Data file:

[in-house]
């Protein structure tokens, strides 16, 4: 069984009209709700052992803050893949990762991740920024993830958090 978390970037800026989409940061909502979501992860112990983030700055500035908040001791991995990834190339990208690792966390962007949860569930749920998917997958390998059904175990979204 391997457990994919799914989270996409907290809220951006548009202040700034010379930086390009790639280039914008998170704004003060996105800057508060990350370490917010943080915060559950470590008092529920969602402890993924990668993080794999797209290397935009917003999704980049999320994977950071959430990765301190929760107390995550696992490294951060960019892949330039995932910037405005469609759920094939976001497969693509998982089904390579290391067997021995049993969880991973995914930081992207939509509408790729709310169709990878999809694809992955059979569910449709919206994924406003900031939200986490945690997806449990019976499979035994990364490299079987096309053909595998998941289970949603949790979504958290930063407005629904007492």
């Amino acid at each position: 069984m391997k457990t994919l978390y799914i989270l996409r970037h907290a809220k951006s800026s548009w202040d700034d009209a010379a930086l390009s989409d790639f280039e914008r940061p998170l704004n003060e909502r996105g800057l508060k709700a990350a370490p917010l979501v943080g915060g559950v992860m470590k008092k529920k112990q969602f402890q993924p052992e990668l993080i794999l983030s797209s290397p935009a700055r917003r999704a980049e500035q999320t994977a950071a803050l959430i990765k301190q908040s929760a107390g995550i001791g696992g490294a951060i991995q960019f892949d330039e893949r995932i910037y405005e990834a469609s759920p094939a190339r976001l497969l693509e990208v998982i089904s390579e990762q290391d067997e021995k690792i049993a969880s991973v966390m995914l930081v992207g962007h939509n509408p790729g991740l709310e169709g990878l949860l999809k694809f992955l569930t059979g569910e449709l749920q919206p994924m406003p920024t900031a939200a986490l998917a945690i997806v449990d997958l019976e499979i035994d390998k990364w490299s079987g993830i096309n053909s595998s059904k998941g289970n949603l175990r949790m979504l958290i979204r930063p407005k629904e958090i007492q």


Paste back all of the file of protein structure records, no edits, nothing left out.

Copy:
[in-house]
């Protein structure tokens, strides 16, 4: 069984009209709700052992803050893949990762991740920024993830958090 978390970037800026989409940061909502979501992860112990983030700055500035908040001791991995990834190339990208690792966390962007949860569930749920998917997958390998059904175990979204 391997457990994919799914989270996409907290809220951006548009202040700034010379930086390009790639280039914008998170704004003060996105800057508060990350370490917010943080915060559950470590008092529920969602402890993924990668993080794999797209290397935009917003999704980049999320994977950071959430990765301190929760107390995550696992490294951060960019892949330039995932910037405005469609759920094939976001497969693509998982089904390579290391067997021995049993969880991973995914930081992207939509509408790729709310169709990878999809694809992955059979569910449709919206994924406003900031939200986490945690997806449990019976499979035994990364490299079987096309053909595998998941289970949603949790979504958290930063407005629904007492």
């Amino acid at each position: 069984m391997k457990t994919l978390y799914i989270l996409r970037h907290a809220k951006s800026s548009w202040d700034d009209a010379a930086l390009s989409d790639f280039e914008r940061p998170l704004n003060e909502r996105g800057l508060k709700a990350a370490p917010l979501v943080g915060g559950v992860m470590k008092k529920k112990q969602f402890q993924p052992e990668l993080i794999l983030s797209s290397p935009a700055r917003r999704a980049e500035q999320t994977a950071a803050l959430i990765k301190q908040s929760a107390g995550i001791g696992g490294a951060i991995q960019f892949d330039e893949r995932i910037y405005e990834a469609s759920p094939a190339r976001l497969l693509e990208v998982i089904s390579e990762q290391d067997e021995k690792i049993a969880s991973v966390m995914l930081v992207g962007h939509n509408p790729g991740l709310e169709g990878l949860l999809k694809f992955l569930t059979g569910e449709l749920q919206p994924m406003p920024t900031a939200a986490l998917a945690i997806v449990d997958l019976e499979i035994d390998k990364w490299s079987g993830i096309n053909s595998s059904k998941g289970n949603l175990r949790m979504l958290i979204r930063p407005k629904e958090i007492q």